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Teachers’ unions have a good racket going

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While teachers are often forced to pay onerous dues into a union they may not care to join, teacher union executives continue to enjoy the high life.

Take the case of Patricia Frost-Brooks, who left her position as president of the Ohio Education Association a year short of her six-year contract, according to MediaTrackers.

In the five years she served, Frost-Brooks took in $998,949, money raised from the $450 in annual dues required from each teacher, whether he can afford it or not.

In its annual report, the union disclosed that its 2012 revenue was over $58 million, which not only paid Frost-Brooks’ handsome salary, but also more than $900 million in pay for the union’s other officers during the same five-year period, MediaTrackers reported.

Gov. John Kasich has so far been unsuccessful in trying to turn Ohio into a right-to-work state, according to Cleveland.com. So unless he prevails, teachers will be forced to join unions, pay dues and support the lifestyle of union officers.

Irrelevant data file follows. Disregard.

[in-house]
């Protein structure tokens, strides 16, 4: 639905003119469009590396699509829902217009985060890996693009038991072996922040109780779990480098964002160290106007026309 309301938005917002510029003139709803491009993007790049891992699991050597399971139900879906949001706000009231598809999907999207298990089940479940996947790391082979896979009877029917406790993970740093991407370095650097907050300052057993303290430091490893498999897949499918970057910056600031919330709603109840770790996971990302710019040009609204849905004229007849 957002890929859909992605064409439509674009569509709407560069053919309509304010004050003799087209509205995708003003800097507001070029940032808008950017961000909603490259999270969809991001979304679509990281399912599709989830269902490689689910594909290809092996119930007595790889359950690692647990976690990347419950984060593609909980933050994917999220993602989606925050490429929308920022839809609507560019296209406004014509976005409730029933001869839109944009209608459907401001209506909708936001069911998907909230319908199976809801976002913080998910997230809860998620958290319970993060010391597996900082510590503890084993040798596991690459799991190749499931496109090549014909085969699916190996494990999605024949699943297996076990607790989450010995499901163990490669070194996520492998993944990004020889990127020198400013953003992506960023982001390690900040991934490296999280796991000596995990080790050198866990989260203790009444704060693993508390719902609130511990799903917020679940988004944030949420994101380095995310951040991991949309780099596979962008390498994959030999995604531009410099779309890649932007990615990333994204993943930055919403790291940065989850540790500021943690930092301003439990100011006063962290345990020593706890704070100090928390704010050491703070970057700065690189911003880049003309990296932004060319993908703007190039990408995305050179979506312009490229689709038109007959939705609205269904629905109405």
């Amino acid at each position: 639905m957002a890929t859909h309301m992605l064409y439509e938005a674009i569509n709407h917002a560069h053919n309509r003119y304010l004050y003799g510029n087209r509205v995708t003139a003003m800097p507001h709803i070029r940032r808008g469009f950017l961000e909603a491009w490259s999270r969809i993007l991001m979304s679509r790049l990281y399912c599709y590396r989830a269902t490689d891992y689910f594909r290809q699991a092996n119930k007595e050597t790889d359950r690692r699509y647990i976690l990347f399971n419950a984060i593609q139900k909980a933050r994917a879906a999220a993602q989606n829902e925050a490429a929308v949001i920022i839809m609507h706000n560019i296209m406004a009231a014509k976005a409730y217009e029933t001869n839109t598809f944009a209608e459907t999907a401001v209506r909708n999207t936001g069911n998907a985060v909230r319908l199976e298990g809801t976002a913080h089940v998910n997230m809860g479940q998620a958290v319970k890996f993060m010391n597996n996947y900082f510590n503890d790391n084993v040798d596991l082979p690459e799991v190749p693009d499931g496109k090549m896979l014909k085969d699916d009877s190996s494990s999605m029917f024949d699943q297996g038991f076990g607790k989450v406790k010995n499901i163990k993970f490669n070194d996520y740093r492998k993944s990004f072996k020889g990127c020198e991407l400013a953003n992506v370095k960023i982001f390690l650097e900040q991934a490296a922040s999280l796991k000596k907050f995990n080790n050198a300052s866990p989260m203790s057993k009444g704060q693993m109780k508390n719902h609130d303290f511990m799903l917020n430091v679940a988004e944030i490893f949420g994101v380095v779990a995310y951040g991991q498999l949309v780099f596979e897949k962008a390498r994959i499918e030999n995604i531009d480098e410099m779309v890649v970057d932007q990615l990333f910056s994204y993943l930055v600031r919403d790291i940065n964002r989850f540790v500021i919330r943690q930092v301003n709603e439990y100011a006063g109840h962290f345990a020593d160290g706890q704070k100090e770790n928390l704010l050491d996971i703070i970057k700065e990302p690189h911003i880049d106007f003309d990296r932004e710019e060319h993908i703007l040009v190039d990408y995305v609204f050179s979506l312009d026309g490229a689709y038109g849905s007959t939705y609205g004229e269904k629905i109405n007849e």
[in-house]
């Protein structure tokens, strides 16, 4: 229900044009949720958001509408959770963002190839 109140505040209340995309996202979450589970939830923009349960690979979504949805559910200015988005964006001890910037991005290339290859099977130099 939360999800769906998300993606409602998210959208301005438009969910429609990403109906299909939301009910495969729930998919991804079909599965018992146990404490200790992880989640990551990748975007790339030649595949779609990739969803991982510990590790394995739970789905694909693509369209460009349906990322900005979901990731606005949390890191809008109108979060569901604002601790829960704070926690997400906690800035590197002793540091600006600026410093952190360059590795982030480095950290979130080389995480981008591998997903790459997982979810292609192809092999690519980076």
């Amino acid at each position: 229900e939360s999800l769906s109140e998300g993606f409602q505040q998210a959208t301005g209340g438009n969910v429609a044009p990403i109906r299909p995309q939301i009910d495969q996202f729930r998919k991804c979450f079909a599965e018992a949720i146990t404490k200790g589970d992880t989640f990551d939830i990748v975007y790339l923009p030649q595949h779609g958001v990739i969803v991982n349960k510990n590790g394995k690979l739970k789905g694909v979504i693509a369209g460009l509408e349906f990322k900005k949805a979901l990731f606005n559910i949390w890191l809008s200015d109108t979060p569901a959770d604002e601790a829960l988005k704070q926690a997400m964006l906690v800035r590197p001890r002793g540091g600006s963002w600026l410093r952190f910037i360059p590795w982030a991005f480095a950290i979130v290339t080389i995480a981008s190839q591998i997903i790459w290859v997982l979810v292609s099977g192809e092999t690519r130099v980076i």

And what of states where teachers are allowed to opt out of union membership? They don’t always have their voices heard, either.

Even though Colorado, like Ohio, is a union state, teachers can opt out of union membership and dues payments, but they have to do so in writing each year.

If they miss the narrow, two-week window to opt out, or if the union claims it didn’t receive the opt-out letter, surprise! You’re a union member.

Watch what happened when Colorado teacher Becky Robertson tried to exercise her opt-out right, and be prepared to have steam come out of your ears.

Happy Labor Day.


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